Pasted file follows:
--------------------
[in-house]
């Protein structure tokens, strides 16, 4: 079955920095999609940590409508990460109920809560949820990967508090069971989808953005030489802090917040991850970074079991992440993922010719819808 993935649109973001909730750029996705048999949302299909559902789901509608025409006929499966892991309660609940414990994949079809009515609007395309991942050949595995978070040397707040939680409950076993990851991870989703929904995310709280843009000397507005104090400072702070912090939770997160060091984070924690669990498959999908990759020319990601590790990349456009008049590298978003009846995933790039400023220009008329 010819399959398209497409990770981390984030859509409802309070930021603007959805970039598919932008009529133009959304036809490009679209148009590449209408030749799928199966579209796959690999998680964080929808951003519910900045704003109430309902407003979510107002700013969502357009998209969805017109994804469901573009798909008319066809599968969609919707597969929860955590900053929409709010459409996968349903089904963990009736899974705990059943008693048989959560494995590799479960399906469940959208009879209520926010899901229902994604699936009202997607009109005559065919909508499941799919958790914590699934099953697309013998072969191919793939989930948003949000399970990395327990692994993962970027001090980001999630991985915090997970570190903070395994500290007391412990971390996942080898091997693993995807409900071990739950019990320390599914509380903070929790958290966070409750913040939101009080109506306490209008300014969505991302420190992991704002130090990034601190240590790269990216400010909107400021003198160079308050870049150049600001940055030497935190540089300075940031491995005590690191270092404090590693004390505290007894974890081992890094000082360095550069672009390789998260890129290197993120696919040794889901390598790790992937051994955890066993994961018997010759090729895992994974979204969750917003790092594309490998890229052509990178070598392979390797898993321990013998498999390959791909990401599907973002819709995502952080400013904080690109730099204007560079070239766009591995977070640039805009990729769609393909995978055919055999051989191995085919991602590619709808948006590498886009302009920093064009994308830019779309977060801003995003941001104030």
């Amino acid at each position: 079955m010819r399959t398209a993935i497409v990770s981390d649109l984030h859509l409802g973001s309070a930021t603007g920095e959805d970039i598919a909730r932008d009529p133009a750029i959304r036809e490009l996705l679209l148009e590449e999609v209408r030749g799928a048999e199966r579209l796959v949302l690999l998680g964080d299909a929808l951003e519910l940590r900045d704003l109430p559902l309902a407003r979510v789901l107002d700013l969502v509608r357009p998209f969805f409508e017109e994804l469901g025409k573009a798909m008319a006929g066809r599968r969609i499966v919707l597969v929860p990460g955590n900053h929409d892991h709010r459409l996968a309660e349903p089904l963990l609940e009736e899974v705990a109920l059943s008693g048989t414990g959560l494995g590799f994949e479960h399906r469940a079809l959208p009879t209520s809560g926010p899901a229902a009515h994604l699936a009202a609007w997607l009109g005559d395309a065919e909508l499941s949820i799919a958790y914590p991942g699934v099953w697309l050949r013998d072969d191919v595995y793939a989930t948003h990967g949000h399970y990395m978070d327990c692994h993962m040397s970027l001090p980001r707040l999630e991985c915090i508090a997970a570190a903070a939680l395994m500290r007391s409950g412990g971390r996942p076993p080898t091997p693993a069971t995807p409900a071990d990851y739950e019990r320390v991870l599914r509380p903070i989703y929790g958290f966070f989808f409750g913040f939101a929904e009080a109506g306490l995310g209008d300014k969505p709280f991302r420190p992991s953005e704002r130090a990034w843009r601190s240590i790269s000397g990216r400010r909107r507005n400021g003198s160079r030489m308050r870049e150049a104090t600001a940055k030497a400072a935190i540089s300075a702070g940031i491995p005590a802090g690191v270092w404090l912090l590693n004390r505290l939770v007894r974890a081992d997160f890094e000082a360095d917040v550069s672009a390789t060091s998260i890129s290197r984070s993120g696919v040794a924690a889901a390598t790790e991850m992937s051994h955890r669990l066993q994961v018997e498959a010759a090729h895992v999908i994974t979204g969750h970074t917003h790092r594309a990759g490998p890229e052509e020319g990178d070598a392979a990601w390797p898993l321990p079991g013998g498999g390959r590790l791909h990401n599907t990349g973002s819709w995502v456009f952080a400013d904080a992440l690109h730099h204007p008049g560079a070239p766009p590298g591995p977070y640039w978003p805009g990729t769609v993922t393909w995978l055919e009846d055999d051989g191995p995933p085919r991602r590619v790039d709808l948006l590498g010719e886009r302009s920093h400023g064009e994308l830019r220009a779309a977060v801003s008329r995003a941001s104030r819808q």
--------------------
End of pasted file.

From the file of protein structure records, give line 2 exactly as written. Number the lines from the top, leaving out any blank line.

């Protein structure tokens, strides 16, 4: 079955920095999609940590409508990460109920809560949820990967508090069971989808953005030489802090917040991850970074079991992440993922010719819808 993935649109973001909730750029996705048999949302299909559902789901509608025409006929499966892991309660609940414990994949079809009515609007395309991942050949595995978070040397707040939680409950076993990851991870989703929904995310709280843009000397507005104090400072702070912090939770997160060091984070924690669990498959999908990759020319990601590790990349456009008049590298978003009846995933790039400023220009008329 010819399959398209497409990770981390984030859509409802309070930021603007959805970039598919932008009529133009959304036809490009679209148009590449209408030749799928199966579209796959690999998680964080929808951003519910900045704003109430309902407003979510107002700013969502357009998209969805017109994804469901573009798909008319066809599968969609919707597969929860955590900053929409709010459409996968349903089904963990009736899974705990059943008693048989959560494995590799479960399906469940959208009879209520926010899901229902994604699936009202997607009109005559065919909508499941799919958790914590699934099953697309013998072969191919793939989930948003949000399970990395327990692994993962970027001090980001999630991985915090997970570190903070395994500290007391412990971390996942080898091997693993995807409900071990739950019990320390599914509380903070929790958290966070409750913040939101009080109506306490209008300014969505991302420190992991704002130090990034601190240590790269990216400010909107400021003198160079308050870049150049600001940055030497935190540089300075940031491995005590690191270092404090590693004390505290007894974890081992890094000082360095550069672009390789998260890129290197993120696919040794889901390598790790992937051994955890066993994961018997010759090729895992994974979204969750917003790092594309490998890229052509990178070598392979390797898993321990013998498999390959791909990401599907973002819709995502952080400013904080690109730099204007560079070239766009591995977070640039805009990729769609393909995978055919055999051989191995085919991602590619709808948006590498886009302009920093064009994308830019779309977060801003995003941001104030």